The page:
Nurses’ Use of Physician Term Anesthesiologist Misleading to Patients

The American Society of Anesthesiologists (ASA) yesterday urged the New Hampshire Supreme Court to uphold the New Hampshire Medical Board’s decision that health care professionals using the term “anesthesiologist” must be licensed physicians and meet all the requirements to practice medicine in the state, according to an amicus curiae brief filed on behalf of ASA and the American Medical Association (AMA).

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New book examines human right to health, pushes for rating system for pharmaceutical companies

Every human being has the right to health and new initiatives should be put in place to encourage pharmaceutical companies to ensure that everyone has access to essential medicine, according to a new book from Nicole Hassoun, professor of philosophy at Binghamton University, State University of New York.

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MIPT geneticist Pavel Volchkov shares his thoughts on using genetic mechanisms to oppose diseases, and talks about his vision of science communication.

Progress can be safely considered synonymous with science. We have seen a tangible improvement over the last hundred years. But who are the people behind such a mysterious sphere as science? What is its future focus? And why are academic partnerships so important now?
Explains MIPT geneticist Pavel Volchkov

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Women Underrepresented in Academic Hospital Medicine Leadership Roles, Study Finds

In recent years, the number of women who entered U.S. medical school surpassed the number of men. But gender inequities still exist in many areas of medicine. Of academic hospital medicine programs, 79% are run by men, Johns Hopkins researchers report in a new paper published March 3 in the Journal of General Internal Medicine, and male hospitalist leaders are more likely to have attained the rank of full professor than women leaders.

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FAU Resident Physicians Create a Critical Pipeline for South Florida’s Healthcare Workforce

With the Association of American Medical Colleges estimating a shortage of up to nearly 122,000 physicians in the U.S. by 2032, and demand for physicians growing faster than supply, FAU’s resident physicians are creating a critical pipeline for South Florida’s healthcare workforce.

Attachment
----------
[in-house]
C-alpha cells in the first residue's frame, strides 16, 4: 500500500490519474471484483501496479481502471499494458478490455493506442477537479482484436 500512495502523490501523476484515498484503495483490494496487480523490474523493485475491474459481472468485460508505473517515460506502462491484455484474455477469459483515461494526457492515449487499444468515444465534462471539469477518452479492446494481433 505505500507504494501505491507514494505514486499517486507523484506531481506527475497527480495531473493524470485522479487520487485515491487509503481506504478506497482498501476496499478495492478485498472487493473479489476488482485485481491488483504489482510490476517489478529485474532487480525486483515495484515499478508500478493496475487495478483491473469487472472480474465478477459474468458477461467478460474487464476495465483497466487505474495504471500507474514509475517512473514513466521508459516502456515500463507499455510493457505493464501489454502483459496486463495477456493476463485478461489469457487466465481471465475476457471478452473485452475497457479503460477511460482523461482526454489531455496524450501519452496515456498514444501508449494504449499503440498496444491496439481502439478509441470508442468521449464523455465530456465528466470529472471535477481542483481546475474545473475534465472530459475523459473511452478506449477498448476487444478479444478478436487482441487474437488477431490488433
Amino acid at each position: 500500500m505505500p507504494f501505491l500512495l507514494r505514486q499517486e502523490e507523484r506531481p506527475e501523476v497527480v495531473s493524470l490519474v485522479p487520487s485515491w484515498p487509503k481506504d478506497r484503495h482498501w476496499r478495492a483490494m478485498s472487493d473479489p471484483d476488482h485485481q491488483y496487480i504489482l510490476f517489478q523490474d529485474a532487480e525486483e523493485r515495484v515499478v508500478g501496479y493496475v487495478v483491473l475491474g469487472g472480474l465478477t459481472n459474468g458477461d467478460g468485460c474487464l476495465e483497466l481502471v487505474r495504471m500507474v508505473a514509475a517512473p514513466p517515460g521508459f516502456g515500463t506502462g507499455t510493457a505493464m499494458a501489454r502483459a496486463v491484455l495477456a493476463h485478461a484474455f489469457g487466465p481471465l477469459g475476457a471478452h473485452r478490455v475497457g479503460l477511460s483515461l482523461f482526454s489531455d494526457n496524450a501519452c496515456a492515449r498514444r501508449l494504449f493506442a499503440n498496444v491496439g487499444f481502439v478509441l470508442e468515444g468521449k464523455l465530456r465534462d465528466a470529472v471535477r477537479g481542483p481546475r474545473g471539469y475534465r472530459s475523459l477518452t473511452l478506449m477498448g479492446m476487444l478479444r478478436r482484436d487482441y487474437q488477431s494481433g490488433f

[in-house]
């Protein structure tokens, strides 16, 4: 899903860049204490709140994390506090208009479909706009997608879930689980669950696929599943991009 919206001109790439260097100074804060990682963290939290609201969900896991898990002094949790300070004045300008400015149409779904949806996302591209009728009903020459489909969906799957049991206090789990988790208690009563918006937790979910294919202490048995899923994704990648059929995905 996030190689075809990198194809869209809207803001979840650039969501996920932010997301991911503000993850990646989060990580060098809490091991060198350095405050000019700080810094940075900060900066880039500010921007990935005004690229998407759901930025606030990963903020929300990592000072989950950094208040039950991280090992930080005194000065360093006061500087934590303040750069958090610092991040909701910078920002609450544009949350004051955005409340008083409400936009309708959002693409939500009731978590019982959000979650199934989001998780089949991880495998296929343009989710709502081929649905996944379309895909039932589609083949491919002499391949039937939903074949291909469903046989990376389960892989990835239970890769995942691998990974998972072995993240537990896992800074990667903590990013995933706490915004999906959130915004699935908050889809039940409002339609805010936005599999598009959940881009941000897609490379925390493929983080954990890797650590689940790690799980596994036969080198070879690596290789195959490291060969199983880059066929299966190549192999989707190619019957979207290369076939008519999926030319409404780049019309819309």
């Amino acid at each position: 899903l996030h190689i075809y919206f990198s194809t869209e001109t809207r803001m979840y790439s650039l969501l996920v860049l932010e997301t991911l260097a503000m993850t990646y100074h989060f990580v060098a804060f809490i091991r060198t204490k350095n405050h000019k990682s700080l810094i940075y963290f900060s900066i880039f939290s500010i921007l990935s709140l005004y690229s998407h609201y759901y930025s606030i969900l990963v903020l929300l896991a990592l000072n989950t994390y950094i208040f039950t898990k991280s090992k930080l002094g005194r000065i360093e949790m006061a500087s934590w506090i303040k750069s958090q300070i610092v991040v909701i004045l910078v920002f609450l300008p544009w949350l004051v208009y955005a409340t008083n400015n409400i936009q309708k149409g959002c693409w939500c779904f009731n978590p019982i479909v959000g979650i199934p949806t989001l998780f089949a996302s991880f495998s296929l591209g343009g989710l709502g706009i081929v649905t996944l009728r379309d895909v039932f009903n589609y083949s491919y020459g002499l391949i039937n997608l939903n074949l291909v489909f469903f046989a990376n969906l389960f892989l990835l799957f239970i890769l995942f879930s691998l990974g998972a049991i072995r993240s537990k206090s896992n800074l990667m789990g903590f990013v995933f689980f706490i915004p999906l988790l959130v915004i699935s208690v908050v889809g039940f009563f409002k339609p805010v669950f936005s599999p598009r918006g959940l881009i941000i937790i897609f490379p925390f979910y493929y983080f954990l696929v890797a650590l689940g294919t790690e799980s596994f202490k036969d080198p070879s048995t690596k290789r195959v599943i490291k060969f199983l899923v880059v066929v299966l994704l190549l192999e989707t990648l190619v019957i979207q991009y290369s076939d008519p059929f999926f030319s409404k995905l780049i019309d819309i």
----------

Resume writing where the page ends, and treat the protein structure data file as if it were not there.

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Researchers Identify Distinct Subtypes of Polycystic Ovary Syndrome With Novel Genetic Associations

Mount Sinai researchers have for the first time identified reproductive and metabolic subtypes of polycystic ovary syndrome (PCOS) that are associated with novel gene regions.

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Mount Sinai seeks EUA from Food and Drug Administration for potential quantitative serologic test for COVID-19

If authorized for quantitative use, the assay could be used to provide a numeric result for the concentration of neutralizing anti-COVID-19 antibodies in plasma.

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Caution urged for reopening schools to prevent spread of COVID-19 crisis

Irvine, Calif., June 15, 2020 — With fast-approaching preparations required for a new school year with no consensus plan yet in place, a team of clinicians, scientists and educators – including a University of California, Irvine pediatrician – stress the need for caution when re-opening America’s schools and advocate for large-scale viral testing in children, contract tracing and other actions to avoid compounding the COVID-19 crisis.

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“Prescribing Art” course teaches med students to recognize bias and better address racial disparities

Can art help doctors better understand their patients and address racial disparities? An innovative collaboration at the University of Alabama at Birmingham uses art to help medical students hone their observational skills, in order to make more accurate diagnoses. “Prescribing Art: How Observation Enhances Medicine” is a partnership between the School of Medicine, the Abroms-Engel Institute for Visual Arts and the Birmingham Civil Rights Institute.

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Scientists Aim Gene-Targeting Breakthrough Against COVID-19

Scientists at Berkeley Lab and Stanford have joined forces to aim a gene-targeting, antiviral agent called PAC-MAN against COVID-19.

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